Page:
Father’s Day tribute to Walter Wearmouth: a success story
COFFEE WITH WARREN, with Warren Harbeck
One of the happiest people I’ve ever met is often at our local A&W when I’m making my morning rounds, and I’m not alone in my admiration for someone who is a father-figure to many in our community.
Walter Wearmouth, an 87-year-old retired dairy and beef farmer, is certainly a favourite among the A&W staff and patrons. As proprietor Mike Bigland recalls, one of his staff once asked Walter, “Why are you always so happy?”
Walter’s response? “I learned a long time ago that, if it wanted to rain, I’d let it!”
Yes, happy, contented – and always friendly.
Although he typically sits at the table with fellow Cochrane old-timers, he seldom leaves the A&W without first pausing at the tables of others he recognizes. Often he comes to the table where I’m sitting with my coffee klatch, smiles broadly, and warms our hearts with some of that down-home-on-the-farm neighbourliness for which he’s rightly famous.
Walter was born and raised on the family homestead just northeast of Cochrane, one of seven children. After he and Kay were married nearly 65 years ago, they moved to a nearby spread of their own and raised their four children: Anne, Marion, Roy and Allan.
A while ago I sipped coffee with Anne and Marion at one table while Walter was visiting with his buddies at another. Little did he suspect – as far as I know – that the three of us were conspiring on this Father’s Day column as a surprise tribute to him.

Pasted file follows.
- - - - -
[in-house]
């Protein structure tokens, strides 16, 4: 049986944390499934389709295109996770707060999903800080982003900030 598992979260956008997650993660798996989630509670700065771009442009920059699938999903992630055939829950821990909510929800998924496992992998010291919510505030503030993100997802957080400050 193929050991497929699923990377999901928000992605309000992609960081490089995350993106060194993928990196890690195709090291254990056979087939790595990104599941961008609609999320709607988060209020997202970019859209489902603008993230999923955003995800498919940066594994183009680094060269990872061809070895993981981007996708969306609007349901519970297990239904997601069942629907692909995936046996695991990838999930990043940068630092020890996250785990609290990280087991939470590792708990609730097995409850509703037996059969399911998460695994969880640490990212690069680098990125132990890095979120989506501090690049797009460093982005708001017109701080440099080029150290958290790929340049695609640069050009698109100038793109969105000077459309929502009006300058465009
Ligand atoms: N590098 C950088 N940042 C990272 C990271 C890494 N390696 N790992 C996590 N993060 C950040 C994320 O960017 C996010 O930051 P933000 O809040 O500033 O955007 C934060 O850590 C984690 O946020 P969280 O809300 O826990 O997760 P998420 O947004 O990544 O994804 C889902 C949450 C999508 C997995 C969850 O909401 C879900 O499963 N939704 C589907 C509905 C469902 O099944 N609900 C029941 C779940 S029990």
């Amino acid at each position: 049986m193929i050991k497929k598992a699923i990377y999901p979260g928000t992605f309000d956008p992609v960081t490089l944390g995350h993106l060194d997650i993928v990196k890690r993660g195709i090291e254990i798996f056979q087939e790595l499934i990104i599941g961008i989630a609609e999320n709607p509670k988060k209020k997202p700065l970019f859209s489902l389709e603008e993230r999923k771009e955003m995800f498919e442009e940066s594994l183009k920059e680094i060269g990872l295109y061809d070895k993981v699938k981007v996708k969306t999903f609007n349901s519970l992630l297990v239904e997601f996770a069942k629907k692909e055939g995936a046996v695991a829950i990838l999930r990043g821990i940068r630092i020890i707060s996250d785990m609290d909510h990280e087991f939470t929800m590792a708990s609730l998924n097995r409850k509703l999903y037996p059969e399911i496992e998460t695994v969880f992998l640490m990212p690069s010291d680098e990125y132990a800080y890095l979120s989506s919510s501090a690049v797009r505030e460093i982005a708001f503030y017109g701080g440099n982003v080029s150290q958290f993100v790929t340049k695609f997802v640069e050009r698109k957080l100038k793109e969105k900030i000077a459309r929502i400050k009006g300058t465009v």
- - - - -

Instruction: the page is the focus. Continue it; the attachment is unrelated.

The two have nothing but the fondest memories of their dad’s parenting skills. From their earliest years, they said, he made them feel like they were valuable members of their family farming team.
“I carried little pails of water when I was only four years old,” Anne said. “This was never a job; it was part of life.”
Walter was also quite a joker, Marion said, remembering Easters when she and Anne were sent out to collect eggs early in the morning, only to find there were coloured eggs in the nest!
Then there were those winter mornings covered in fresh snow. “He would call us outside to take a look at the ‘rabbit tracks’ in the snow,” Marion recalls. “We figured out later that he had bent over and reached way far out to create these tracks with his bent fingers.”
Anne and Marion especially admire their dad’s “loving, caring” relationship, as with animals, so also with people.
“His way of trying to see beyond the outside to what is going on inside enables him to really absorb and understand what people are talking about,” Marion explained. “He honours and respects everybody's point of view, whether he agrees with them or not.”
And as one of Walter’s old-timer buddies, Stu Bradley, later added: “Walter is a handshake kind of guy,” a man for whom your word is your bond.
I’ll give Mike Bigland the last word about a man I, too, regard as an amazing success story in this wonderful journey of life:
“Walter unknowingly mentors me and I aspire to be as good a man.”
Happy Father’s Day, Walter!
© 2013 Warren Harbeck